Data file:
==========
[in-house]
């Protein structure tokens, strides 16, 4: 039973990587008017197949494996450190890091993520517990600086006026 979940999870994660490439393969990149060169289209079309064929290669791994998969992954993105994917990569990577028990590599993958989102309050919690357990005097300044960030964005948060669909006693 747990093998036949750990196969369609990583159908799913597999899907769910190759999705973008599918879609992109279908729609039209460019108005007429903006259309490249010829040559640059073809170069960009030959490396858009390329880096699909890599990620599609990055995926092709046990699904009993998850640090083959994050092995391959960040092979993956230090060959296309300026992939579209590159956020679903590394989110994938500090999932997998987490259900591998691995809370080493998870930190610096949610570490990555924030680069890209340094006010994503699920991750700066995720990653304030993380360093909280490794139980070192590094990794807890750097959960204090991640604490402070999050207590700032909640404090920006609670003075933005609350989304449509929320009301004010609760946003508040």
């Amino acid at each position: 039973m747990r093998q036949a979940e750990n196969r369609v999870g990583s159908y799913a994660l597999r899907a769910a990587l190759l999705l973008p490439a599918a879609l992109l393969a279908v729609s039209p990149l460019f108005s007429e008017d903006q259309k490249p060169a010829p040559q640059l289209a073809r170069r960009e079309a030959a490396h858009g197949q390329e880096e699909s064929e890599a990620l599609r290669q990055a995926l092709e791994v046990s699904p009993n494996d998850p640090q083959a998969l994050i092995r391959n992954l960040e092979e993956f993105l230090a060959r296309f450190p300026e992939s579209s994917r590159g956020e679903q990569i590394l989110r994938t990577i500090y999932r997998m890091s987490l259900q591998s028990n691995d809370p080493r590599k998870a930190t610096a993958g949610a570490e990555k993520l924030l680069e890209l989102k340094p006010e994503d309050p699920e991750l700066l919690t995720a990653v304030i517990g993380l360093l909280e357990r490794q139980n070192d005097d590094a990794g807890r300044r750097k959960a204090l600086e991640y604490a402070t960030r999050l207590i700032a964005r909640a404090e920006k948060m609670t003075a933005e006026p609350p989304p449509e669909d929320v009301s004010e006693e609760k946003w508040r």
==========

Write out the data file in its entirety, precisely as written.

[in-house]
């Protein structure tokens, strides 16, 4: 039973990587008017197949494996450190890091993520517990600086006026 979940999870994660490439393969990149060169289209079309064929290669791994998969992954993105994917990569990577028990590599993958989102309050919690357990005097300044960030964005948060669909006693 747990093998036949750990196969369609990583159908799913597999899907769910190759999705973008599918879609992109279908729609039209460019108005007429903006259309490249010829040559640059073809170069960009030959490396858009390329880096699909890599990620599609990055995926092709046990699904009993998850640090083959994050092995391959960040092979993956230090060959296309300026992939579209590159956020679903590394989110994938500090999932997998987490259900591998691995809370080493998870930190610096949610570490990555924030680069890209340094006010994503699920991750700066995720990653304030993380360093909280490794139980070192590094990794807890750097959960204090991640604490402070999050207590700032909640404090920006609670003075933005609350989304449509929320009301004010609760946003508040």
């Amino acid at each position: 039973m747990r093998q036949a979940e750990n196969r369609v999870g990583s159908y799913a994660l597999r899907a769910a990587l190759l999705l973008p490439a599918a879609l992109l393969a279908v729609s039209p990149l460019f108005s007429e008017d903006q259309k490249p060169a010829p040559q640059l289209a073809r170069r960009e079309a030959a490396h858009g197949q390329e880096e699909s064929e890599a990620l599609r290669q990055a995926l092709e791994v046990s699904p009993n494996d998850p640090q083959a998969l994050i092995r391959n992954l960040e092979e993956f993105l230090a060959r296309f450190p300026e992939s579209s994917r590159g956020e679903q990569i590394l989110r994938t990577i500090y999932r997998m890091s987490l259900q591998s028990n691995d809370p080493r590599k998870a930190t610096a993958g949610a570490e990555k993520l924030l680069e890209l989102k340094p006010e994503d309050p699920e991750l700066l919690t995720a990653v304030i517990g993380l360093l909280e357990r490794q139980n070192d005097d590094a990794g807890r300044r750097k959960a204090l600086e991640y604490a402070t960030r999050l207590i700032a964005r909640a404090e920006k948060m609670t003075a933005e006026p609350p989304p449509e669909d929320v009301s004010e006693e609760k946003w508040r």